Import ban on luxury goods sought


The business community has urged the government to immediately curb the import of luxury goods as the country heads into economic chaos.

“Pakistan is heading towards an economic crisis,” warned Employers’ Federation of Pakistan (EFP) President Ismail Suttar in an interview with The Express Tribune.

The deterioration of the balance of payments position, high inflation, depletion of foreign exchange reserves and political uncertainty have led the country to an alarming economic situation, he said.

“It is devastating that Pakistan has been facing a trade deficit consistently since 2003,” Suttar said. “Immediate action and the implementation of strict policies to control the situation is the need of the hour.”

Pakistan absolutely had to reduce non-essential imports, stressed Fawad Basir, head of research at AL Habib Capital Markets. “That will help to some extent, but that should be the starting point,” he said.

He pointed out that in July-March 2021-22, imports of completely knocked down motor vehicles (CKD) amounted to 1.3 billion dollars, while imports of completely built units (CBU) reached 240 million. of dollars.

“If we just stop this, it will not only boost our local auto industry, but also reduce the impact on the current account deficit (CAD) by about $1.5 billion,” he calculated.

On the contrary, some experts were of the view that it would be very difficult for Pakistan to avoid imports.

Pakistan Business Council (PBC) chief executive Ehsan Malik pointed out that most “imports are unavoidable, at least in the short term – such as fuel, food, machinery, chemicals, medicines, etc. “.

“Others are materials needed for domestic manufacturing and exports, such as cotton and synthetic fibers,” he said.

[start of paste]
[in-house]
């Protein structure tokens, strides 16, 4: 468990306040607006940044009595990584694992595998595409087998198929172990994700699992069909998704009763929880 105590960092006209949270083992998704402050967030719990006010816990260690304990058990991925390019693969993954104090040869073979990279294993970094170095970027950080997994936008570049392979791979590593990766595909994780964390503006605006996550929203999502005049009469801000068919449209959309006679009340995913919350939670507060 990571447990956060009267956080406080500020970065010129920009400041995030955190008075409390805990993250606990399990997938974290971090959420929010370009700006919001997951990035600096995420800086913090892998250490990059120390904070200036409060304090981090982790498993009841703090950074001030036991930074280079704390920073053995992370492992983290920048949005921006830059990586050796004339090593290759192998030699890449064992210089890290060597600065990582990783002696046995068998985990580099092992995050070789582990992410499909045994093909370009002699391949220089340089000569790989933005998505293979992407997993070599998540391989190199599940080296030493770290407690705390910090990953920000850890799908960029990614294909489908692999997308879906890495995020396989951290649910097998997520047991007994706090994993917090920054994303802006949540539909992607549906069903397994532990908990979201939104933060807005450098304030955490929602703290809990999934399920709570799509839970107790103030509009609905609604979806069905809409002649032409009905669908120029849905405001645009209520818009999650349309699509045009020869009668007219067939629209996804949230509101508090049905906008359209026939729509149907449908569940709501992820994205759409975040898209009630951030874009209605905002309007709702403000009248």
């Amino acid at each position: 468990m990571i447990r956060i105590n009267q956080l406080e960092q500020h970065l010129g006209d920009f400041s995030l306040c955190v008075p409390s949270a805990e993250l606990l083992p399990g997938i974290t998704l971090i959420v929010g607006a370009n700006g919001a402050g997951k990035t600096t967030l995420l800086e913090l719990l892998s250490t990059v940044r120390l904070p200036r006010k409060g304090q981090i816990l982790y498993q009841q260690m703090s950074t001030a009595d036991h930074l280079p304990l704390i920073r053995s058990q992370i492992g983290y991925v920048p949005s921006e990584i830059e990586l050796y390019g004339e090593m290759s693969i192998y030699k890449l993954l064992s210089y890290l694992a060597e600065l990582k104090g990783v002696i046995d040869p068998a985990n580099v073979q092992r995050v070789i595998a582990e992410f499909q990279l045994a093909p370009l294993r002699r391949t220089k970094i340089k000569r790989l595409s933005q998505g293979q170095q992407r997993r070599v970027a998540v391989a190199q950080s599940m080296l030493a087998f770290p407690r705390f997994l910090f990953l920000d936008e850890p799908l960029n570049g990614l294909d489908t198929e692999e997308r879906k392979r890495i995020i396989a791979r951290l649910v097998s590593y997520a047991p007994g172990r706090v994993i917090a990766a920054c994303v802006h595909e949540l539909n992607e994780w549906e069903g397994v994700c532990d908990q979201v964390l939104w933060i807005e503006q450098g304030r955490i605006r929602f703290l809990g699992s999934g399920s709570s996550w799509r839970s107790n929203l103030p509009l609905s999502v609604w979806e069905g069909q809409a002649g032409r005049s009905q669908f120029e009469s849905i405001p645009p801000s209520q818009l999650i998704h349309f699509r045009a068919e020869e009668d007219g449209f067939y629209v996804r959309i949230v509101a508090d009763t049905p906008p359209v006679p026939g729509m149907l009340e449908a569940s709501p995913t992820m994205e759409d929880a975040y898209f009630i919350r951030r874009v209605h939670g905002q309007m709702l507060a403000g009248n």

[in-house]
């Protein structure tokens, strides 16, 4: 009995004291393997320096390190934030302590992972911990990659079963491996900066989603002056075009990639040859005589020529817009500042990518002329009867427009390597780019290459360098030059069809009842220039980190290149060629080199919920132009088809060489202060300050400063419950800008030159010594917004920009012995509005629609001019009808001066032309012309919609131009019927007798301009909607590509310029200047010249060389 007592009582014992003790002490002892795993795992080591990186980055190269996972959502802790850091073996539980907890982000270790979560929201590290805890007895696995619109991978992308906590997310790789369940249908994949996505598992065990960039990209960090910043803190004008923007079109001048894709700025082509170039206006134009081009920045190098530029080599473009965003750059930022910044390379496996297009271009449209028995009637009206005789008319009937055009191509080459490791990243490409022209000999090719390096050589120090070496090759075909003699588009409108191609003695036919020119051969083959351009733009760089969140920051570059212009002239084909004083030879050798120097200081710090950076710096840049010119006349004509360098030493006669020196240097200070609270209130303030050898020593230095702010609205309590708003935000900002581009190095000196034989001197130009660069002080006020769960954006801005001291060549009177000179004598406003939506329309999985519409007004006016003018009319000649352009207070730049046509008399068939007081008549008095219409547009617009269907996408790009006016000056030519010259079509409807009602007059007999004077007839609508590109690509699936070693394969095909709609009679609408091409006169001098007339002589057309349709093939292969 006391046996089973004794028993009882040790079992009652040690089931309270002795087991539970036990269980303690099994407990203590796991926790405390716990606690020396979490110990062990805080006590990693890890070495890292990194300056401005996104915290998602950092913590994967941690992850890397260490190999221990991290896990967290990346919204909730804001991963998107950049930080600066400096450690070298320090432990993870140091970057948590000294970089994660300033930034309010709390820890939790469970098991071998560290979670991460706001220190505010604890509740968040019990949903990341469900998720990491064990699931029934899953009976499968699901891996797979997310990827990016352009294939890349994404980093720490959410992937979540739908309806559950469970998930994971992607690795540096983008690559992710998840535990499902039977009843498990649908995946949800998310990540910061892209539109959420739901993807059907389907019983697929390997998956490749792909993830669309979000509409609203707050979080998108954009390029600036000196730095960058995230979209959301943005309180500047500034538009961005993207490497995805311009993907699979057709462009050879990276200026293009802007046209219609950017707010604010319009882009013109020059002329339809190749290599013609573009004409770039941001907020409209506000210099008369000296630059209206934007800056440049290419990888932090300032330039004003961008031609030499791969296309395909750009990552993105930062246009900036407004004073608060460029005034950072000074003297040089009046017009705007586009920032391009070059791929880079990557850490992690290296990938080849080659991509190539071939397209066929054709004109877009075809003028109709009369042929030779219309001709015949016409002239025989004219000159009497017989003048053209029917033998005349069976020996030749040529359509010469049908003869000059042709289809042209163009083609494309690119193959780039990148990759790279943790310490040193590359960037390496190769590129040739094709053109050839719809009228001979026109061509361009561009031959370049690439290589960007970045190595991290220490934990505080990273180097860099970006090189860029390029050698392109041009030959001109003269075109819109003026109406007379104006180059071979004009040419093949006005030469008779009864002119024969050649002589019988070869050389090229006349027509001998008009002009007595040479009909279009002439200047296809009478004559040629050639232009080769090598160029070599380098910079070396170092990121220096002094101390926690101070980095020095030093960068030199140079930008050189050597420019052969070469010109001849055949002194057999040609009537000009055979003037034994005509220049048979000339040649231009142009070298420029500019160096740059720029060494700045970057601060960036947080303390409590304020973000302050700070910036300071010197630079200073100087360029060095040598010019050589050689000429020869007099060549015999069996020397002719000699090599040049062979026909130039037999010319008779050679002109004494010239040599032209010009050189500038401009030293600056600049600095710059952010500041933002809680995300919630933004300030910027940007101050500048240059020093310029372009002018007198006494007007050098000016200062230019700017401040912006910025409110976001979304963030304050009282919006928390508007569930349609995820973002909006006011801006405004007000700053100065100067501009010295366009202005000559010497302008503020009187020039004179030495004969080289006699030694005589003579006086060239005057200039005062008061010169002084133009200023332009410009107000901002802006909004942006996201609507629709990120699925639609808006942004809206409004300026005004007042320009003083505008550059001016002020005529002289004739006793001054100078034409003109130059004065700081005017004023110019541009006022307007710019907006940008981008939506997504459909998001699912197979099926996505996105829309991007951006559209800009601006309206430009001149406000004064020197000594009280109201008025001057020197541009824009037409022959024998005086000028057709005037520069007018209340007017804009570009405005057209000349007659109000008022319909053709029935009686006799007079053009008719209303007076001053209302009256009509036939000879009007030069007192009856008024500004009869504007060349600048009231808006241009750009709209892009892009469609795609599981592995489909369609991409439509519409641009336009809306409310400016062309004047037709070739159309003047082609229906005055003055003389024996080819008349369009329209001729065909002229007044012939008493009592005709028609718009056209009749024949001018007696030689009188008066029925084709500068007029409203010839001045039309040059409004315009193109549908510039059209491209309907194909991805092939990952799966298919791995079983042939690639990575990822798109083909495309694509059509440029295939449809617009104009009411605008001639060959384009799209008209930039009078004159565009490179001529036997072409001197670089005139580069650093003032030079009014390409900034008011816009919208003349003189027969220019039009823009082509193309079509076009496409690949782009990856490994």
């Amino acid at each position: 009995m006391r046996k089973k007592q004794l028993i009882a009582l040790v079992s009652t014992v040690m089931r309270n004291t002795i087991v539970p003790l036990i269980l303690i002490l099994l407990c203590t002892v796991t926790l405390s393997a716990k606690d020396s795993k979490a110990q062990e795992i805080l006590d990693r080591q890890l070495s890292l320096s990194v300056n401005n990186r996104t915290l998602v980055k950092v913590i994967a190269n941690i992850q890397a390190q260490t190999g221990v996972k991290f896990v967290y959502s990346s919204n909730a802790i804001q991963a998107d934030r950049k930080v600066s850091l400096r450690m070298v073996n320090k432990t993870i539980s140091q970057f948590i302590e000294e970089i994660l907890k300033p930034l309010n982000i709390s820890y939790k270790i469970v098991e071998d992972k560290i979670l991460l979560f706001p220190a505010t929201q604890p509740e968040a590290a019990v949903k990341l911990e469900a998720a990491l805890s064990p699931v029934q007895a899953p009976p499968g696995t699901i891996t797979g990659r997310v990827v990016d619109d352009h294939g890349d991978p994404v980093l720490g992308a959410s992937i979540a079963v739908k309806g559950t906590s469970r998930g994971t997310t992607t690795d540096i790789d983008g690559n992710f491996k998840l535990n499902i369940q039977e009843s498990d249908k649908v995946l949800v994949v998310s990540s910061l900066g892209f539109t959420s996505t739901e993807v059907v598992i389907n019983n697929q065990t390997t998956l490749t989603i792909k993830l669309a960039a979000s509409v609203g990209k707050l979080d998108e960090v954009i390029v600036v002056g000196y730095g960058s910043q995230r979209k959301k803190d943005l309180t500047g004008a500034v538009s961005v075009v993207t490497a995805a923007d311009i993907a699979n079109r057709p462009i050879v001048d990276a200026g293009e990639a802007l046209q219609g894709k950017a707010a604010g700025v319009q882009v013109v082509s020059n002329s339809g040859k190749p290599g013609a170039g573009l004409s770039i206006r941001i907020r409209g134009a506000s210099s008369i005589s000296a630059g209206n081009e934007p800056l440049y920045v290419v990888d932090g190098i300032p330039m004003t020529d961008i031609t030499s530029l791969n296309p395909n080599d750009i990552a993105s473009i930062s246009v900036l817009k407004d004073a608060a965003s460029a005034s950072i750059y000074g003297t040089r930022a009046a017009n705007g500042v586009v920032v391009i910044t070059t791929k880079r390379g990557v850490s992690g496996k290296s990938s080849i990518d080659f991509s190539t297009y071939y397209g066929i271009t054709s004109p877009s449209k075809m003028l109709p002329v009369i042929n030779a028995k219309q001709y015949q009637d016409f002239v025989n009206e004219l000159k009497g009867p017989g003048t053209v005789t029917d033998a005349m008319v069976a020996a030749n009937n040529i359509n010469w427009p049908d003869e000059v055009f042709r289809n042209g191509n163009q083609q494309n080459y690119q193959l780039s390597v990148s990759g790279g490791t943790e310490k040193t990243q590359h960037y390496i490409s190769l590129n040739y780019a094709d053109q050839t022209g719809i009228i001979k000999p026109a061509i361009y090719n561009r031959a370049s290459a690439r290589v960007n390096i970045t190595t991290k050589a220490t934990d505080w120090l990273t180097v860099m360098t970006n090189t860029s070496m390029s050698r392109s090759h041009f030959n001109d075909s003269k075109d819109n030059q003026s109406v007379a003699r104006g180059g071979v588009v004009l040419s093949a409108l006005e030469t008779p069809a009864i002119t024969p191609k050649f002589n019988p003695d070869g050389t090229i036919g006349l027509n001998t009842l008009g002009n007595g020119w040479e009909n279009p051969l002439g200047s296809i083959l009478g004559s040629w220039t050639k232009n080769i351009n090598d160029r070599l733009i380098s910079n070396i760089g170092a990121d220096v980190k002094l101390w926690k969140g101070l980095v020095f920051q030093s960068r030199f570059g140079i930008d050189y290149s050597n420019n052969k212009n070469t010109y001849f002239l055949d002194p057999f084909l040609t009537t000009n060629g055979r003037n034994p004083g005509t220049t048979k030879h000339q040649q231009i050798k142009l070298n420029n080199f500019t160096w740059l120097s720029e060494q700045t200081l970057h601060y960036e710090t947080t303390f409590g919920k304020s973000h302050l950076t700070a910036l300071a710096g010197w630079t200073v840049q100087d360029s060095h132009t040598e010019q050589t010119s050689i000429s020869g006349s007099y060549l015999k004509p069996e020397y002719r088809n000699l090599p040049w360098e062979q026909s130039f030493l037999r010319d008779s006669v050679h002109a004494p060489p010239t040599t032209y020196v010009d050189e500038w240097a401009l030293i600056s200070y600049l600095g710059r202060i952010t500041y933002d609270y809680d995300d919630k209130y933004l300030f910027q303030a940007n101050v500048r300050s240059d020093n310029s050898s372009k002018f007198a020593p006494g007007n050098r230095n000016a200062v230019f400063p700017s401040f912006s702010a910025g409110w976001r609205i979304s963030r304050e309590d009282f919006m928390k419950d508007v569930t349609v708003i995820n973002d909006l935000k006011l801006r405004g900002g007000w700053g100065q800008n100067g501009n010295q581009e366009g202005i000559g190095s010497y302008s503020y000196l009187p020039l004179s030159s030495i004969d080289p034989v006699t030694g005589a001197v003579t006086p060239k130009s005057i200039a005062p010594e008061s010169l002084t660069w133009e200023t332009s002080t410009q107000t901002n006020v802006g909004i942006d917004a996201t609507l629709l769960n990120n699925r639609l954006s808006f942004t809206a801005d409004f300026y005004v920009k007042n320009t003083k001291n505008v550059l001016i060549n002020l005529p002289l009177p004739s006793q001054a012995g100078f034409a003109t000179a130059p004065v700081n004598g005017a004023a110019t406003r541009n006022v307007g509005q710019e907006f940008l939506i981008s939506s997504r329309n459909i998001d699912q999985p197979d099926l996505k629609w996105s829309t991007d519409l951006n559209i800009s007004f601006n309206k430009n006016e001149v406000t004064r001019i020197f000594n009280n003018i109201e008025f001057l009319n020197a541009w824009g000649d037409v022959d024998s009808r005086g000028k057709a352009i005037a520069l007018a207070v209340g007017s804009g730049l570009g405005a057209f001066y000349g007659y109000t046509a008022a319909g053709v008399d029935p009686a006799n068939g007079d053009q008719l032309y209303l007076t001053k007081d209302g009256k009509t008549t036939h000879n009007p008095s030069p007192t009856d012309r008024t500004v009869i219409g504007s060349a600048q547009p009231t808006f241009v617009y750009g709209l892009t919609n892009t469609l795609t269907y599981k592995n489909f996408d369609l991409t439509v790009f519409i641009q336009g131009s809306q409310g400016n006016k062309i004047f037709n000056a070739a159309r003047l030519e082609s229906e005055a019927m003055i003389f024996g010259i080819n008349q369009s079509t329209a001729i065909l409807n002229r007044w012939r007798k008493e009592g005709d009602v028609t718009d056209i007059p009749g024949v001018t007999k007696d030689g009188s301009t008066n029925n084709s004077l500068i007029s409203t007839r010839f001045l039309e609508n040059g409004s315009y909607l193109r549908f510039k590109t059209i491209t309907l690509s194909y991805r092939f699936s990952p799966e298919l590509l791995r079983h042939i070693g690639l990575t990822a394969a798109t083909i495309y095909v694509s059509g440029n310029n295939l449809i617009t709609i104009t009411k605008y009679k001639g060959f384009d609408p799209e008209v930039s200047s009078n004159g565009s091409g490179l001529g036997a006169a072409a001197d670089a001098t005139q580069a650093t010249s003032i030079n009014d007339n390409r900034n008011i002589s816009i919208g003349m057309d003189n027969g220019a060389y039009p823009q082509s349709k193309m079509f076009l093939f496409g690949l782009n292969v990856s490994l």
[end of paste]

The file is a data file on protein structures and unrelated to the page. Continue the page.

“That leaves a small chunk of around 5% where import restrictions can work without hurting the economy,” he pointed out.

This part included mobile phones and vehicles in a fully constructed form, Malik said, adding that dried fruits, pet food, etc. were also included.

Restrictions could range from a steep duty to an outright ban, he said. “High tariffs will have a limited effect because the demand for these items is not elastic and will not decrease even with high tariff rates,” he pointed out.

Pakistan’s trade balance would benefit the most from a decline in fuel demand, he noted. “A general subsidy makes fuel more affordable and works against reducing demand,” he said.

Unisame Chairman Zulfikar Thaver pointed out that “the world is facing an economic crisis, including inflation, food shortage, expensive fuel, etc.”

“Only countries that have reserves and agricultural self-sufficiency will be able to handle the situation,” he said, adding that developed countries were also feeling the pinch and the difficulties.

“A strategy is needed to deal with these challenges,” he said. “Honest leadership is needed at all costs.”

“In the past we have seen the role of politicians and how they have amassed wealth at the expense of the nation,” Thaver stressed, adding “we must elect good leaders who are honest, otherwise it will be impossible to get out of the mess. “.

AHL head of research Tahir Abbas said the country should impose a financial emergency to curb non-essential imports, especially luxury goods, to save foreign exchange reserves.

Also, the government should allow four working days and one working day from home, up from five to six working days to curb oil demand and imports, he said.

In addition, market hours across the country should be revised – from 8 a.m. to 6 p.m. – to save electricity, he added.­­

Published in The Express Tribune, May 18and2022.

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